Information regarding a possilbe connection to the Tullis family.

I found the following information on the website: regarding a family named "TULLIS" The family is from New Orleans Louisiana. See Generation Number 5. From here to Eli Tullis Watson, read the whole story down to:


1912 Eli Tullis Watson and George Elliot Williams ,then during 1930's he moved to New York City where he engaged investment banking. After retirement ,he lived for six months a year in Europe and divided his time in the US between New York and a home in Hickory NC. He died at a age of 87.


The silver that I have here might belong to his family, because I spoke to my father again just the other day about the flatware and he said that he bought it in Pinehurst NC. which is about 50 miles apart. I called Albert Bruce Crutcher and talked to him and he is going to speak to his mother and her brother about if they know any thing about the silver . He called  me back the other day and told me that his mother is on vacation and won't be back until two months from now.


It is strange every time I type in the New York Trust Company 1930's, it keeps popping up about this Tullis family on the website. The sign on the box of silver is Rockefeller Plaza,


Other notes

1.The name Rockefeller Plaza only used in 1934.

2.The initials on the silver is L. and M.Which could be Robert Lee Tullis married a Maggie Josephine Texada. this might been there's. And it was passed down through the family.

3.The family moved to New York in 1930's.

4.Robert Tullis lives in hickory NC. I spoke to his Grandson Albert Bruce Crutcher and he said that Robert had died on a boat coming from Florida in the late 1950's.

5. This might belong to his Estate from NC.

6. Many things really adds up to this family.

The silverware may have belonged to the Tullis family which may have a connection to the ancestors of The Earl of Carrick.


Other Notes: The present Earl of Carrick is Prince Charles. The title is given to the heir to the throne at birth and it appears that this may be the case for as far back as 700 years when it moved into the Royal Family with Robert the Bruce.  We have found information that there are apparently  four Carrick earldom titles. These latest facts add a bit more to this puzzle. Research is also being done to trace the item through auction house records and New York Trust Company which once held this in safekeeping. We have the following comments from an expert as follows.  It is very common for engravings, crests, and the like to be put on silver well after manufacture and sometime many years later. 1838 was the date that the Minerva head mark was introduced on all French silver. It could be many years later. The strange mark is probably a Bigorne (countermarks)--- this is true if the mark is directly opposite (on the other side) one of the other marks. Is there a connection to the Roman goddess Minerva here?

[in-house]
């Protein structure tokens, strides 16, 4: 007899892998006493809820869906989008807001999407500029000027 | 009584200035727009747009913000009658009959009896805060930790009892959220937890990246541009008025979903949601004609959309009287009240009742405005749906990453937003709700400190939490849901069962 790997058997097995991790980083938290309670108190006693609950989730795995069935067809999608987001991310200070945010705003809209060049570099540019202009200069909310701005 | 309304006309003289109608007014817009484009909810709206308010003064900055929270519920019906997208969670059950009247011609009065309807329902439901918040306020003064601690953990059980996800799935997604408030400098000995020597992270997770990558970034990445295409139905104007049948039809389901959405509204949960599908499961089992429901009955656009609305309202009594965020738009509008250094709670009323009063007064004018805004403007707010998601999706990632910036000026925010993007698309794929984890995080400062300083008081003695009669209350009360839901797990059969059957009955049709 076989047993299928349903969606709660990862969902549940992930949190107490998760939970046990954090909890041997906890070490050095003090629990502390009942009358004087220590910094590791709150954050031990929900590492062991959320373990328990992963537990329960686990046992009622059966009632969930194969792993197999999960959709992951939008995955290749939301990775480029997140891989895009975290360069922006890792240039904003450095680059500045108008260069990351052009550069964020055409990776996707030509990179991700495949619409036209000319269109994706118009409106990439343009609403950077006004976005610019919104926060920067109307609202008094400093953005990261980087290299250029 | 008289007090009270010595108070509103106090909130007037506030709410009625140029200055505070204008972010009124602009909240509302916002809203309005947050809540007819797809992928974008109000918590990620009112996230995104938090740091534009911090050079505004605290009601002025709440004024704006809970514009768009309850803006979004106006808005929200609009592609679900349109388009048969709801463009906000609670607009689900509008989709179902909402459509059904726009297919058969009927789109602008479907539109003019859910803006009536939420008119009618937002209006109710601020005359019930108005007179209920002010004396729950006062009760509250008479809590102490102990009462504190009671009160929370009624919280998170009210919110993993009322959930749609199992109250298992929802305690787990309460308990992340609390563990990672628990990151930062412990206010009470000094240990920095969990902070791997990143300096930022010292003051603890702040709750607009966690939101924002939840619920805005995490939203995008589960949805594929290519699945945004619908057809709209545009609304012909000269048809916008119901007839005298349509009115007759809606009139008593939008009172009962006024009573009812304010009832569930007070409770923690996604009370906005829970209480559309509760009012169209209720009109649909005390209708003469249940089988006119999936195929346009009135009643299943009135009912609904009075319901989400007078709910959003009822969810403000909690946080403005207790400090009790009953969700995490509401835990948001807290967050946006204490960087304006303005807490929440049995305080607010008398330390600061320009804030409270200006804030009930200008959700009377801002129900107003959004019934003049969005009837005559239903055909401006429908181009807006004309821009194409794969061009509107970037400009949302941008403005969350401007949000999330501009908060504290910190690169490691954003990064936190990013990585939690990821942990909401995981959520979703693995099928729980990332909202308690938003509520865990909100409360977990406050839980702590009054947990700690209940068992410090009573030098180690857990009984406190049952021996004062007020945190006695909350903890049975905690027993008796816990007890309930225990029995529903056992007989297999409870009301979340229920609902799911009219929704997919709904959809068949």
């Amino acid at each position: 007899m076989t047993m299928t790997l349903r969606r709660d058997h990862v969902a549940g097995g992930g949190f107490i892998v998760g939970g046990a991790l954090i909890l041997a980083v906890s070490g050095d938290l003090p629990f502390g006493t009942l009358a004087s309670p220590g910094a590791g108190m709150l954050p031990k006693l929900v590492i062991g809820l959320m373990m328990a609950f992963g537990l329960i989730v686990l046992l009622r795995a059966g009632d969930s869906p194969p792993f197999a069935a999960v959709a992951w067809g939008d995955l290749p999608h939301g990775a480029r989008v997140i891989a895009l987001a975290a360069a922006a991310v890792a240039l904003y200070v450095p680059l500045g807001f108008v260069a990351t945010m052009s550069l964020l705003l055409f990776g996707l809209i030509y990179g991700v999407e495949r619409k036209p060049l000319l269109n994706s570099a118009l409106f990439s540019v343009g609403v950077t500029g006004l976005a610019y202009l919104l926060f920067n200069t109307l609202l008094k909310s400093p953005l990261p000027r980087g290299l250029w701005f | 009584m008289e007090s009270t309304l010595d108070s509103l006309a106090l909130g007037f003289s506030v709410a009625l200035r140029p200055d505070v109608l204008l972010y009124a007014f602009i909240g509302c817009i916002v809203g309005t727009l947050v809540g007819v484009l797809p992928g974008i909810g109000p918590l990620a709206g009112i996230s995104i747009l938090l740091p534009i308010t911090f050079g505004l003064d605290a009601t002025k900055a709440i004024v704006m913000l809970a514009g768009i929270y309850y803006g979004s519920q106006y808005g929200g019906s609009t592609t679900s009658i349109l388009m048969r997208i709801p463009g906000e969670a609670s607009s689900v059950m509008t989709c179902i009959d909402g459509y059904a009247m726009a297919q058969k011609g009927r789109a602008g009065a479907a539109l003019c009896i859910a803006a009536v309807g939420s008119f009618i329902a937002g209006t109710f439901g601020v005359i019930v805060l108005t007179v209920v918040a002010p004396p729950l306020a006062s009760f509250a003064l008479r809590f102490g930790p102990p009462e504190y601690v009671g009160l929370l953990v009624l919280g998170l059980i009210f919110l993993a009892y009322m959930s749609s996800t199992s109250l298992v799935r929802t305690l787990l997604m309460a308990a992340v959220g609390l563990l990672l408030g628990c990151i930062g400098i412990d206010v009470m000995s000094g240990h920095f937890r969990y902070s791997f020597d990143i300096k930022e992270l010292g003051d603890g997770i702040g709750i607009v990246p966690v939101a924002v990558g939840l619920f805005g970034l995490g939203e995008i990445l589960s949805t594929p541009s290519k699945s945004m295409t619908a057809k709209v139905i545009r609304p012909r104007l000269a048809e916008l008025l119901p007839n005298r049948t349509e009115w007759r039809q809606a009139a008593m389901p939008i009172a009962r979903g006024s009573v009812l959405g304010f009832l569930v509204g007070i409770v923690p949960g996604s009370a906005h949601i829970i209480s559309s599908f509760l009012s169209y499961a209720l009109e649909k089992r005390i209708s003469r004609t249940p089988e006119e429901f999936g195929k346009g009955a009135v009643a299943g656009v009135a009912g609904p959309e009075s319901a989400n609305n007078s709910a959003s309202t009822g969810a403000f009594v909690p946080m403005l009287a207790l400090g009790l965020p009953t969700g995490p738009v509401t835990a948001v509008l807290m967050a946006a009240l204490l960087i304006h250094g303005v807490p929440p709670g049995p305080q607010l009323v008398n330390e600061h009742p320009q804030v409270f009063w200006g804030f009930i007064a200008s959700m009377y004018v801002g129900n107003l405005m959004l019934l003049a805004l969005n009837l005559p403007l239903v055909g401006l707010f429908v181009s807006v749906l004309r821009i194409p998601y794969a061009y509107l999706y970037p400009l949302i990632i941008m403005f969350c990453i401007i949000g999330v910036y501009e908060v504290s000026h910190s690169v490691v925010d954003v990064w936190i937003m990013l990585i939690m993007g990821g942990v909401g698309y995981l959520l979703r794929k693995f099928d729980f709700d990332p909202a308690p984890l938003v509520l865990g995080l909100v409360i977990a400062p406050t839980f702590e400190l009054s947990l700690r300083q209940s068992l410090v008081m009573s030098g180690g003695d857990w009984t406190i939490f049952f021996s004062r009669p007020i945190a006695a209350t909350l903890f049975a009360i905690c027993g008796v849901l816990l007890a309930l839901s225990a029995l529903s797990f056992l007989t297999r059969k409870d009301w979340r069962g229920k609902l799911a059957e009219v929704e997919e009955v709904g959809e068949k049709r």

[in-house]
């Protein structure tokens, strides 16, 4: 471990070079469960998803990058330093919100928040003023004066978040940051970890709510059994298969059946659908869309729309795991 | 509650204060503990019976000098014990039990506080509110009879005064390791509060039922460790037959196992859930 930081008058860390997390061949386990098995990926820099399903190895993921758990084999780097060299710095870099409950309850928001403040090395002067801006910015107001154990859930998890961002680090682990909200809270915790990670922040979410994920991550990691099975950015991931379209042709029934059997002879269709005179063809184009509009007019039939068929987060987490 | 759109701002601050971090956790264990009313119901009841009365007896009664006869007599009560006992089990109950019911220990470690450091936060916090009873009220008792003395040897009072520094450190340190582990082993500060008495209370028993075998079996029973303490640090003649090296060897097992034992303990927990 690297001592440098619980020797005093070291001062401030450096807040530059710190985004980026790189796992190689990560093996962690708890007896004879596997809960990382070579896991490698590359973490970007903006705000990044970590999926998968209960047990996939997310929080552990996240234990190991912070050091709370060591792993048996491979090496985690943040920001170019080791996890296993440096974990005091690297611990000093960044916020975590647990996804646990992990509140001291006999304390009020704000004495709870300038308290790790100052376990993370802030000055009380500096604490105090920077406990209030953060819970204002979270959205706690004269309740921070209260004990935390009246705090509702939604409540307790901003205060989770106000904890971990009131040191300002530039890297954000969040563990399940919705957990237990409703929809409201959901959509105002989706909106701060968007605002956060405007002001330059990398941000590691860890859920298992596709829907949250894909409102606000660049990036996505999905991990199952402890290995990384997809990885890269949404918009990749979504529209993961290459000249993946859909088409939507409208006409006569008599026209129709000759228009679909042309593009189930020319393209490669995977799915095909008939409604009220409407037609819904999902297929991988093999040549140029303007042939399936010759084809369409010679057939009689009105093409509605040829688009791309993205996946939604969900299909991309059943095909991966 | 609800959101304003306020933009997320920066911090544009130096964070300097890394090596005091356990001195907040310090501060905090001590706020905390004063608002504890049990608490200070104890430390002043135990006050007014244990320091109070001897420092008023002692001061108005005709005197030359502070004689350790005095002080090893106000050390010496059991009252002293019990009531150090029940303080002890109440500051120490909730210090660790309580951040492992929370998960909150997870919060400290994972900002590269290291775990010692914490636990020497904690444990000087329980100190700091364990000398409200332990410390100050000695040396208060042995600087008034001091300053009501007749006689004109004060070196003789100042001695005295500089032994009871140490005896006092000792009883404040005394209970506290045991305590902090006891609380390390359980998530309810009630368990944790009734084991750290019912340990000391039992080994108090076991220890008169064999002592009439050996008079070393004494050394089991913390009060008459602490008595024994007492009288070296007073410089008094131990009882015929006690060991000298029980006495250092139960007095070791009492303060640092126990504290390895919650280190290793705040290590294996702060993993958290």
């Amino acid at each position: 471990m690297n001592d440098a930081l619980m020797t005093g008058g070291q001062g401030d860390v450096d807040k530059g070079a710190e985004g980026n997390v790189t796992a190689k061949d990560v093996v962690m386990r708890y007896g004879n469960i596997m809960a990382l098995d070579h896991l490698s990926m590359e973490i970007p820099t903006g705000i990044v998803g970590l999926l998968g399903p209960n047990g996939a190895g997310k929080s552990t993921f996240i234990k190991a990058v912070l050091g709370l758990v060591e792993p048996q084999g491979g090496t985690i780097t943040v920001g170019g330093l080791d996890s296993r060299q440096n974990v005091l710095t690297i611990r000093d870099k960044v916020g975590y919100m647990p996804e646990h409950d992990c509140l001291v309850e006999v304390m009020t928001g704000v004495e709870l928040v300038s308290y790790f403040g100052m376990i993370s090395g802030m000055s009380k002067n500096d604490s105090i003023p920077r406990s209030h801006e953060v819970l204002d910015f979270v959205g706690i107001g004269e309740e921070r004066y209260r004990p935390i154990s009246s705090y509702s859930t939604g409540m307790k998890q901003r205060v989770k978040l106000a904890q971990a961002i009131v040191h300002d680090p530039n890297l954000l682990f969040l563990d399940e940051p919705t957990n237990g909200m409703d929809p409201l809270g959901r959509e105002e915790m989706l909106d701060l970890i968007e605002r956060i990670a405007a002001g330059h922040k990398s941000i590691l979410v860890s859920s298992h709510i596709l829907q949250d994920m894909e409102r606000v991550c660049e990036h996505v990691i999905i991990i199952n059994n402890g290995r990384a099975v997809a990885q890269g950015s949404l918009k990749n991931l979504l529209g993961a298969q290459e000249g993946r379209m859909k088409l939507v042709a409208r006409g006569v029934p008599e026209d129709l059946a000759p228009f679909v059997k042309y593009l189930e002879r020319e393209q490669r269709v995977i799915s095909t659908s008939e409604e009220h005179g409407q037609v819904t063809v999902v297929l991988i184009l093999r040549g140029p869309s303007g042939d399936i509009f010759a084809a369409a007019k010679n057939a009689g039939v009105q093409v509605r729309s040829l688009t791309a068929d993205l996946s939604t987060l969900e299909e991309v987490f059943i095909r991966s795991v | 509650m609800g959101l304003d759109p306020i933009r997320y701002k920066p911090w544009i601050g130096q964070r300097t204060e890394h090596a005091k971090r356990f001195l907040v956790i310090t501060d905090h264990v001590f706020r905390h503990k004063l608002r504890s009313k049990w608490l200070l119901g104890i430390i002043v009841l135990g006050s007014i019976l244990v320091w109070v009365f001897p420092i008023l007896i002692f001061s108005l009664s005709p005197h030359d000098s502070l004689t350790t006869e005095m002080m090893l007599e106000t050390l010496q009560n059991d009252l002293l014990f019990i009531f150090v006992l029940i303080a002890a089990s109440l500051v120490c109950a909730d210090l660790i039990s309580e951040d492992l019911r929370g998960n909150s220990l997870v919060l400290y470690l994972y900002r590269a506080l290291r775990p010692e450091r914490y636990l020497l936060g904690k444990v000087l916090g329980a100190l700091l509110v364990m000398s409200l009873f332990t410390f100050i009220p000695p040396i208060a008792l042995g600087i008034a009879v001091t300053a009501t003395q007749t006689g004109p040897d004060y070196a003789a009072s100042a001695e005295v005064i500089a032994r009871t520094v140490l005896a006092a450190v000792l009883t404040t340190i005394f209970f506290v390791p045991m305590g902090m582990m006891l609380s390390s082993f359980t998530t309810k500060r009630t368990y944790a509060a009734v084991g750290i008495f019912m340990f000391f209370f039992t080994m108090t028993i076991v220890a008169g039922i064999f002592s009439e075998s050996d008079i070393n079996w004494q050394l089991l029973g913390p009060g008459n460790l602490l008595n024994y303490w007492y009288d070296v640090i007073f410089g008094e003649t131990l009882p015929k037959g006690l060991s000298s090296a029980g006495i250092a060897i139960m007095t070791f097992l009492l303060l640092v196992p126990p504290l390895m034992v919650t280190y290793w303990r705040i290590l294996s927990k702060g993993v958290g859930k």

The worn red sticker on the outside of the box is from the Cunard Shipping Lines which had routes from the UK to the USA. Another possible explanation for the name on the box is that it is associated not with a royal title but with a steam ship of that name. We have found a reference to a steam ship called the Earl of Carrick which sank on 23rd of September 1878 as well as another reference to a ship by that name involved in a rescue at sea only the date given in this case is 1909. Can any of our visitors help us with this?

Copyright 1999-2015